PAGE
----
Lake Macquarie History


The City Council of Lake Macquarie acknowledge the Aboriginal people known today as the Awabakal, as the traditional Custodians of the land, respecting Aboriginal Elders past, present and future. Lake Macquarie City Council recognise the local Aboriginal community today in all of their diversity, who came forward to share their experiences, knowledge, images and memories.

Name Origin:

There is a Killingworth in England and one in Connecticut, U.S.A.

Early Land Grants:

Portion 34 (Teralba Parish) of 2560 acres granted to William Bucknell (deed issued to A.W. Scott), 6/12/1888. This property was called "Deega".

Early Subdivisions:

D.P.4339, 13/9/1901; formed by Wallace and Westcroft Streets, The Trongate and Killingworth Road. Part of portion 34.

Early Settlers:

Miners who came to work at Killingworth Colliery.

Early Industries:

Killingworth Colliery, also known as West Wallsend Extended, opened in 1892. In December 1910 an explosion wrecked the mine but no lives were lost. It was closed for four years. During this time, in 1912, it was purchased by Caledonian Collieries. Like most mines, it closed during the Depression of the 1930's and re-opened when the war brought a demand for coal. Today it is owned by Coal and Allied and has been modernised.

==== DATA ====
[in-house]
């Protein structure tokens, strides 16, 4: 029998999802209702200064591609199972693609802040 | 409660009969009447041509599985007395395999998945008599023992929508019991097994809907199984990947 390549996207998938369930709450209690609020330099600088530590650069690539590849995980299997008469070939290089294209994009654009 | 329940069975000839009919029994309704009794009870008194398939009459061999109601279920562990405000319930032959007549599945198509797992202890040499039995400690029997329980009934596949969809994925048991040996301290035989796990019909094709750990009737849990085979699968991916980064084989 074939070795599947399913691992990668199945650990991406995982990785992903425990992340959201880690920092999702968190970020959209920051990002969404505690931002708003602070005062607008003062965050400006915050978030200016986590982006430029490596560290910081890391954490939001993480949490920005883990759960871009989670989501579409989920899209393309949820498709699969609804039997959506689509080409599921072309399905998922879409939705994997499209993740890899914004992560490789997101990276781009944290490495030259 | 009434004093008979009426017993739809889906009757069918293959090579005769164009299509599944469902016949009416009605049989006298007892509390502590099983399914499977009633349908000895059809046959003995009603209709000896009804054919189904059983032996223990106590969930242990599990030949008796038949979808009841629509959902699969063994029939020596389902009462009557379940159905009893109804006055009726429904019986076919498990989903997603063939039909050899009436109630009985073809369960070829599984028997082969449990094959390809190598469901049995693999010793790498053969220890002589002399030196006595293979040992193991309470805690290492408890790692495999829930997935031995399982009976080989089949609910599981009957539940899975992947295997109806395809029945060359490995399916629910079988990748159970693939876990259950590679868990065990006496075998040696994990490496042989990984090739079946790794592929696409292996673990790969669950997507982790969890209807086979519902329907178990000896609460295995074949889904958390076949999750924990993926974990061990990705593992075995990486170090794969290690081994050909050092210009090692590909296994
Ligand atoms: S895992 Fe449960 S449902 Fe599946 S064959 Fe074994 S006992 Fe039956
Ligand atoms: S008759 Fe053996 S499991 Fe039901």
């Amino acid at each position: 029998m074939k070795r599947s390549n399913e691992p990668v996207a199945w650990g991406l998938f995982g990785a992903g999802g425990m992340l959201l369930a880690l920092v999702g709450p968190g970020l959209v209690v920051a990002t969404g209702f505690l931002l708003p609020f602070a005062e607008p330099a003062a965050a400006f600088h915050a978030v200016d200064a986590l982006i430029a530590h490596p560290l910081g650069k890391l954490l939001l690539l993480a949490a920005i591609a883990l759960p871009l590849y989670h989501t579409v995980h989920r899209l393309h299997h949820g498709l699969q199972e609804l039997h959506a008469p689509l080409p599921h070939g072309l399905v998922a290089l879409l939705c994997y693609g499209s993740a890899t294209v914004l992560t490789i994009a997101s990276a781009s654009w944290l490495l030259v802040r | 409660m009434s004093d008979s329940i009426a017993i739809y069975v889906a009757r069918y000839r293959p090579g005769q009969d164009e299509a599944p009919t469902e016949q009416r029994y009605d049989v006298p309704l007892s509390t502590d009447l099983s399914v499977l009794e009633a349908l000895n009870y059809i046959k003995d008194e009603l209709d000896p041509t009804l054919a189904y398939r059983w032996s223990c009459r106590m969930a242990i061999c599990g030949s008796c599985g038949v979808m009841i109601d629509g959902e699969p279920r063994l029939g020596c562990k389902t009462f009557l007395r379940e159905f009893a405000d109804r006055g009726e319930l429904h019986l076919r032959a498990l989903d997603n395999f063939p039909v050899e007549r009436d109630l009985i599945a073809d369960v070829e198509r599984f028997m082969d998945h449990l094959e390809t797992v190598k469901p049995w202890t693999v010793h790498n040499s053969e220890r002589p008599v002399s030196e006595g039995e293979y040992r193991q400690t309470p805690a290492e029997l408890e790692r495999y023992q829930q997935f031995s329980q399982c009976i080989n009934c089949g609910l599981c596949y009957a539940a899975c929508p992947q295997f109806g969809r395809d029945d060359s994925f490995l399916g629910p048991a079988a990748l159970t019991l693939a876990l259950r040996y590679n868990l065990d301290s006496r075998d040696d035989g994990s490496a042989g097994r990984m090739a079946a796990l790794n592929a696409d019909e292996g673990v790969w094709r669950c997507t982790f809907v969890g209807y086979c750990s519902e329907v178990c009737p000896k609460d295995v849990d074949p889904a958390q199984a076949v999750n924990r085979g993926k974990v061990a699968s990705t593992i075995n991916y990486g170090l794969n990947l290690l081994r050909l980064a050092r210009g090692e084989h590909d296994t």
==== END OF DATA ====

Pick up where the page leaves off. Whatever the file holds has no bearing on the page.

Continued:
A private railway from Killingworth Colliery joined the main northern line at Cockle Creek.

First Post Office:

Opened 1st August 1900.

First School:

Public School opened from July 1891 to December 1892. It resumed operations from May 1902 to March 1941.


Nilson, Laurie & Leis, Susan & Noble, Rodney & Lake Macquarie (N.S.W.). Council 1985, Lake Macquarie : past and present, Lake Macquarie City Council, [Boolaroo, N.S.W.]

Streets in Killingworth